Finally, will I go through the trouble of writing blog posts for another course I may have to teach? Probably not.

A note on the Computer Cooking Contest

Last summer I wrote about a computational analysis of culinary evolution where the mutations of the ingredients of recipes was investigated and modelled. We can speed up the evolution by stirring in some more AI to help you find and adapt recipes based on the ingredients you happen to have. To get to the point, and in the words of the contest organizers, David Aha and Amélie Cordier:

Once upon a time, we wondered whether some software system could help us to make a yummy meal from the contents of our fridge. Given a restricted set of ingredients, the task is to cook something “that tastes good”. More recently, we wondered whether a system could help us to explain our research interests to a broader audience. Given the technological state-of-the-art, the task is to create a problem-solving system. Glue the two together and you get: The Computer Cooking Contest!

There is no restriction on the technology, but the contestants have to start with the basic recipe database, which is available for download from the Computer Cooking Contest website, and it seems that it has to have a web interface. There are four categories in the contest, each with a prize. The “main” one concerns recipe selection and possible modification, the “adaptation” one has to solve specific adaptations of a recipe, the “open” one is, well, open, and scientific originality is the only criterion, and there is a “student” challenge slimmed to solving a chosen subtask. Examples and suggestions are given in the rules & categories page of the CFC. Deadline is 14 April.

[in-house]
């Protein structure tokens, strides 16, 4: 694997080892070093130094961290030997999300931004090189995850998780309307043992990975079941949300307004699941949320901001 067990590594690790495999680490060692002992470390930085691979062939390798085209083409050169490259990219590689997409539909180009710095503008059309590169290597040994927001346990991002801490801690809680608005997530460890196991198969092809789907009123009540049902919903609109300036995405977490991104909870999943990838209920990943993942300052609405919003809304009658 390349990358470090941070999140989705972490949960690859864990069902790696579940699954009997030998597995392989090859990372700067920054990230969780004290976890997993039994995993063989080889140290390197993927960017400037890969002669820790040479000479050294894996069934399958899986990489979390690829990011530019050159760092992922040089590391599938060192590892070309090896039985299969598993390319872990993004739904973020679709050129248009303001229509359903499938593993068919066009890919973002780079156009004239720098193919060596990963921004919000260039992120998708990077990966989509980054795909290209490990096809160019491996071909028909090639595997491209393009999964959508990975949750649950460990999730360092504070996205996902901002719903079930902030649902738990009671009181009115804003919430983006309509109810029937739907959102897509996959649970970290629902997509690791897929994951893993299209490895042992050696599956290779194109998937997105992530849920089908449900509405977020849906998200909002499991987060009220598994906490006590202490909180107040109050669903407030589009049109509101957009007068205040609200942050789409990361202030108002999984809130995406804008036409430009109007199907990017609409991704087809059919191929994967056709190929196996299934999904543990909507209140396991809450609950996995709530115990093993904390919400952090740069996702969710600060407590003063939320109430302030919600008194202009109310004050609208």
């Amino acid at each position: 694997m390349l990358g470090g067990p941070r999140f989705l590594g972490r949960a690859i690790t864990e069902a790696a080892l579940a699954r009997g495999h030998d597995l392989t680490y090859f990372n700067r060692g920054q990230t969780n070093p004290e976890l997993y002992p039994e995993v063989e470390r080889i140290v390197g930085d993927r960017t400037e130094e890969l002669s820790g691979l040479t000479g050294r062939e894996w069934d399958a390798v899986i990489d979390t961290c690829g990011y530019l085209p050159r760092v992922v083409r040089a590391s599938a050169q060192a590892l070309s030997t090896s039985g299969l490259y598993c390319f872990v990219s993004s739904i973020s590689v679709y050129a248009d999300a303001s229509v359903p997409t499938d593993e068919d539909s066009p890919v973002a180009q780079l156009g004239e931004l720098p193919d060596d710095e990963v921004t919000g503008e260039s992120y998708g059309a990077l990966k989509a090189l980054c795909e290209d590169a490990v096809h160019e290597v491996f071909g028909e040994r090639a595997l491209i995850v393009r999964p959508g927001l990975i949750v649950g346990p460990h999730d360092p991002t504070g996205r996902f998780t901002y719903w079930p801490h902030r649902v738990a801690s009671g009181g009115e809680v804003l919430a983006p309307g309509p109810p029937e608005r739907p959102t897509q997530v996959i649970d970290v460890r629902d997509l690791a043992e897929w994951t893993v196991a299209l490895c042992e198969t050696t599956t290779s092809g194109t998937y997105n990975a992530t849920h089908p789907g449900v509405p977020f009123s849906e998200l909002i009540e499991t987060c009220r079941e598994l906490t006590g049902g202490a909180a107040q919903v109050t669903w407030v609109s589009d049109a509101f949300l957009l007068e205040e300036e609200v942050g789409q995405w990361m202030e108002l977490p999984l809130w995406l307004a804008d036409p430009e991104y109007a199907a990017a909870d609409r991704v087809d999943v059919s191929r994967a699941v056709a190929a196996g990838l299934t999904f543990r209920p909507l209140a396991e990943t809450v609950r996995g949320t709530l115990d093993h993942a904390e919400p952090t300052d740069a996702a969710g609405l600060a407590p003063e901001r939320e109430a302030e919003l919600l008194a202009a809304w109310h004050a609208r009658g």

Last year’s winner was CookIIS, which is a “recipe creator” using case-based reasoning: you can fill in the ingredients you happen to have, ones that should be excluded, and an additional constraint (such as vegetarian or low-cholesterol), and out comes a list of recipes satisfying the constraints. My “potato, cabbage, beans, cheese”, excluding “olive, banana” and vegetarian had as best suggestion Banda Kopir Tarkari, Chili bean dip, and Dilly Potato Salad (and another 545). After that, I could not play with the recipes; there is an “Adaptation” note at the end of the recipe to change ingredients, but it would be nice if, for instance, I just could click an ingredient (that I did not have and had not specified I did not have…) and see what I could swap it for, or maybe hook up my cupboard and fridge to the computer so the software knows which ingredients I have to begin with.

Either way, CookIIS definitely beats the wine and pizza ontologies in presentability… but then, maybe some of the Semantic Web technologies are just as suitable to excel in any of the four computer cooking challenges.